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  At the La Raza Roundtable monthly meeting last Friday, March 28, 2014, Pete Carillo introduced The Honorable Senator Art Torres, J.D. (retired) who has a lengthy record of public service and civil rights advocacy. Torres began his comments by saying, “It is nice to come home to San Jose because it is very special to me.” Torres had attended Stanford University. Upon graduating from law school (age 25) he campaigned for a CA State Assembly seat (1972). Torres was defeated in his first election for a seat in the California State Assembly by 615 votes. Soon after the election, he became the national legislative director for the United Farm Workers, AFL-CIO, at 25 years of age.

Two years later, Torres won a seat in the California State Assembly, where he served for the next eight years. Torres was elected to the State Senate where he served for another twelve years (1982 to 1994). He served as chairman of the Insurance Committee, Assembly Health Committee, Senate Joint Committee on Science and Technology, the Joint Committee on Refugees, the Senate Committee on the Entertainment Industry, and as  the founding chairman of the Senate Toxics Committee. Torres co-authored legislation that created the Museum of Tolerance in Los Angeles, and the California Clean Water Act.

Family relationships were important in his personal development because they helped Torres deal with student loans and debts when he had no income. In 1972,Dolores Huerta recruited him to join the United Farm Workers where at first he did telephone operations, was Cesar’s driver and later dealt with UFW legal matters . Torres described groups of farm workers (Yemenese, Filipino, and Mexican) which were organized under one ‘Farmworkers of America’ constitution and mission statement. It is this group which became the United Farmworkers of America (UFW).

His salary was $5.00 per week because Cesar wanted all UFW officials to know what it was like to live in poverty. As an extended family they dealt with the needs of the UFW group. “It is a very sad thing today to know that three CA State Senators have allegedly betrayed the public trust. But know that these are the exceptions. There is a great need for youthful leaders to represent this Hispanic community. Those who practice public service believe in helping people. So I hope that many of you end up as leaders performing public service.”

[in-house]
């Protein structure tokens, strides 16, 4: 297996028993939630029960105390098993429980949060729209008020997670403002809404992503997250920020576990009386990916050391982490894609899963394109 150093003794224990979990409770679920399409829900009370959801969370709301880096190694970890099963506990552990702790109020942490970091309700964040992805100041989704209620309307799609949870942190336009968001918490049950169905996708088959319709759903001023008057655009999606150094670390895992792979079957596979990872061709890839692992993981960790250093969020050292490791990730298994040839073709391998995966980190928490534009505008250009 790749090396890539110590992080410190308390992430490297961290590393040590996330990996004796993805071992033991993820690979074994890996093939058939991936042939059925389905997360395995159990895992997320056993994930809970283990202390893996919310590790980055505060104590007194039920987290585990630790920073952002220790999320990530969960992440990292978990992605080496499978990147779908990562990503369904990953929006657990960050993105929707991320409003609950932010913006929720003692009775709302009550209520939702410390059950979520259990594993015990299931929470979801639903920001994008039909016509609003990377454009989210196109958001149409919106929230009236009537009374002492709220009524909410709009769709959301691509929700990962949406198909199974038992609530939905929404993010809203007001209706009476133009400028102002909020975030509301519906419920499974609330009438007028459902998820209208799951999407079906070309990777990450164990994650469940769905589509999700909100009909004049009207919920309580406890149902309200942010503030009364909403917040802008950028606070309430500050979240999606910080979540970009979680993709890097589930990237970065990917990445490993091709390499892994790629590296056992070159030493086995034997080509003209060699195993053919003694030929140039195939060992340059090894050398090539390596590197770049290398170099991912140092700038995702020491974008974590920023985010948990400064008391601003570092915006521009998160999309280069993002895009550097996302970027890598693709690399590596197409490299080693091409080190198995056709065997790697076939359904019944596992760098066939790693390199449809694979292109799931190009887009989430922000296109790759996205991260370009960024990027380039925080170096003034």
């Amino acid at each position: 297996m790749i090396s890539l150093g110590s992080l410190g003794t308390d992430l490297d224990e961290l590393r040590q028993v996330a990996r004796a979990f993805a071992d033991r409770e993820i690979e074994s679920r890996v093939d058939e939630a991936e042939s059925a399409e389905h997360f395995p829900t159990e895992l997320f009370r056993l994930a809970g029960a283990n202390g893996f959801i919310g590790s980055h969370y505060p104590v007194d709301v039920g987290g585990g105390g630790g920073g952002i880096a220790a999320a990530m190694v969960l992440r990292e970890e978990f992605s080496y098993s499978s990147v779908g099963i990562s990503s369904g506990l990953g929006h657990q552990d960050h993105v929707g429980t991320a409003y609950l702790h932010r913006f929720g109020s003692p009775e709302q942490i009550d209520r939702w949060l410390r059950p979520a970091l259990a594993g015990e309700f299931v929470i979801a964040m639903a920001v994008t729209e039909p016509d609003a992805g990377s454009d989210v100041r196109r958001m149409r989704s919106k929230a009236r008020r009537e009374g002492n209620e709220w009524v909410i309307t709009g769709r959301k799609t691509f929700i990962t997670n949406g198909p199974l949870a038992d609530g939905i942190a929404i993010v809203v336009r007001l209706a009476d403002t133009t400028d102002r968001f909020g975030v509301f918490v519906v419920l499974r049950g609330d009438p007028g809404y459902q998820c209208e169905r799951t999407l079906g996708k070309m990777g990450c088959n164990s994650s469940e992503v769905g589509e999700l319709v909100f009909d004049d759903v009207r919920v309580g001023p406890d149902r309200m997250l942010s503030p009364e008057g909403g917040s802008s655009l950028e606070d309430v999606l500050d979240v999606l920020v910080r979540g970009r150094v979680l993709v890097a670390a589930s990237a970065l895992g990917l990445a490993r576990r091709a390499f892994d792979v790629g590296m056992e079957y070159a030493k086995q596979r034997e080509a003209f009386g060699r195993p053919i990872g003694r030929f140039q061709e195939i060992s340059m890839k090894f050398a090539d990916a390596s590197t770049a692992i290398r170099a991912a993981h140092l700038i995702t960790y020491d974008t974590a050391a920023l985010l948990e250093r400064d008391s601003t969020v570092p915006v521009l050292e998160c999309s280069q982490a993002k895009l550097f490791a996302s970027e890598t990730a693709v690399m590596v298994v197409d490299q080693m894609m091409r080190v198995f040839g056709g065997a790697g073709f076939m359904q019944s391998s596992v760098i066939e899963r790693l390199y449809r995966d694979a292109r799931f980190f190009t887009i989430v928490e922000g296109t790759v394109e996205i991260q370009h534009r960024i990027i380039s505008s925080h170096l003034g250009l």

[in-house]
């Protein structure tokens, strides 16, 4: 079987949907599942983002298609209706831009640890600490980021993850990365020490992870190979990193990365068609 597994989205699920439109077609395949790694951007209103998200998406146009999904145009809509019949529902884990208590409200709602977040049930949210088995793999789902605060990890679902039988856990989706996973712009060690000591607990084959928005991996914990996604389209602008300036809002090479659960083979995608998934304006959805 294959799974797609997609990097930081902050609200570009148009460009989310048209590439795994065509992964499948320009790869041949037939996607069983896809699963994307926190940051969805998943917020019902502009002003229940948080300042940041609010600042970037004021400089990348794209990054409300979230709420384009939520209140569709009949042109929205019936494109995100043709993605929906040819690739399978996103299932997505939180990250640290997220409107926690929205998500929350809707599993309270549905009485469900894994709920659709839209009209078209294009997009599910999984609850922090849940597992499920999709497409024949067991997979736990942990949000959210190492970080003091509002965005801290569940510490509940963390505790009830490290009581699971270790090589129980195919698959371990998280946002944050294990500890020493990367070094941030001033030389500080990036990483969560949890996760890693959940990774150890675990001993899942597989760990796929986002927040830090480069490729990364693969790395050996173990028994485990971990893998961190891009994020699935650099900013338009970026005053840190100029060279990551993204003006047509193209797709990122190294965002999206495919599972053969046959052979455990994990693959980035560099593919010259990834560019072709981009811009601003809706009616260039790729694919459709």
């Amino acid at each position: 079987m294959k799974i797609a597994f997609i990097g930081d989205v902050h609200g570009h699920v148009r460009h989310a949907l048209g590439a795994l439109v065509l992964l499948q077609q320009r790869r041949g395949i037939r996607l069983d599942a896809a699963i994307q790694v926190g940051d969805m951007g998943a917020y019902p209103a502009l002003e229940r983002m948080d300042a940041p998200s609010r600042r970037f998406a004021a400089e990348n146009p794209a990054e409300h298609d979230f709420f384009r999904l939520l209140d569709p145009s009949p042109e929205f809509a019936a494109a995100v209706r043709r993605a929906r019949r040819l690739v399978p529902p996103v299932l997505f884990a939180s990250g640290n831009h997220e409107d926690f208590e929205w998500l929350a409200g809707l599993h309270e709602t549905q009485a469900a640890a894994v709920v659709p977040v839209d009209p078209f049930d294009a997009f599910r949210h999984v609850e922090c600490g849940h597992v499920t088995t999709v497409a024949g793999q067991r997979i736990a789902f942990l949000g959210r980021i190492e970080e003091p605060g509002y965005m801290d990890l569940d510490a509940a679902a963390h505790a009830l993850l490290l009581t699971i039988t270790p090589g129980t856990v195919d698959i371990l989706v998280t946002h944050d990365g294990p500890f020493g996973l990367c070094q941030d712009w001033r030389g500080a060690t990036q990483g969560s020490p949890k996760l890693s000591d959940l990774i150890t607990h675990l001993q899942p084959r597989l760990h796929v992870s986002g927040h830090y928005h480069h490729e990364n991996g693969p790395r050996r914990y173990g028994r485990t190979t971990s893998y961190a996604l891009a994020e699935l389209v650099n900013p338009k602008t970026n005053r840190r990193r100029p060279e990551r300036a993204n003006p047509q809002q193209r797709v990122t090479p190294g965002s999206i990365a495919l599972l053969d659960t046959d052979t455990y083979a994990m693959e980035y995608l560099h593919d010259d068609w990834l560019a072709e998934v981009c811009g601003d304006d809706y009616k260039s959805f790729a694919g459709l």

“Cesar was honest to a fault, I do not think that any current labor leader could stand up to his level of honesty and integrity.” Stated Torres. “You young people must see the movie “Cesar” to learn about the history of the farm labor and civil rights effort which is still ongoing. Many issues exist today such as immigration, available jobs, income disparity and the like which need to be addressed by today’s public policy. And you must be engaged and involved to be part of it. Do think about it and do it.”

Today, Art Torres is a Board member of California’s State Stem Cell Agency: The California Institute for Regenerative Medicine (CIRM), which was created by California’s Proposition 71 (2004),  funded by bonds (up to $3 billion), over ten years for embryonic stem cell and other biomedical research. Today it addresses 39 disease entities such as diabetes, sickle cell anemia, multiple sclerosis, etc. Training and research programs reach out to 1,500 high schools, college and post-graduate students. Ten disease projects are now in clinical trials. And their work has generated some $286M in new tax revenues. One CIRM Center is located at Stanford University Medical Center. Go to ‘ or for more information.


© 2011 news el observador ·A weekly newspaper serving Latinos in the San Francisco Bay Area
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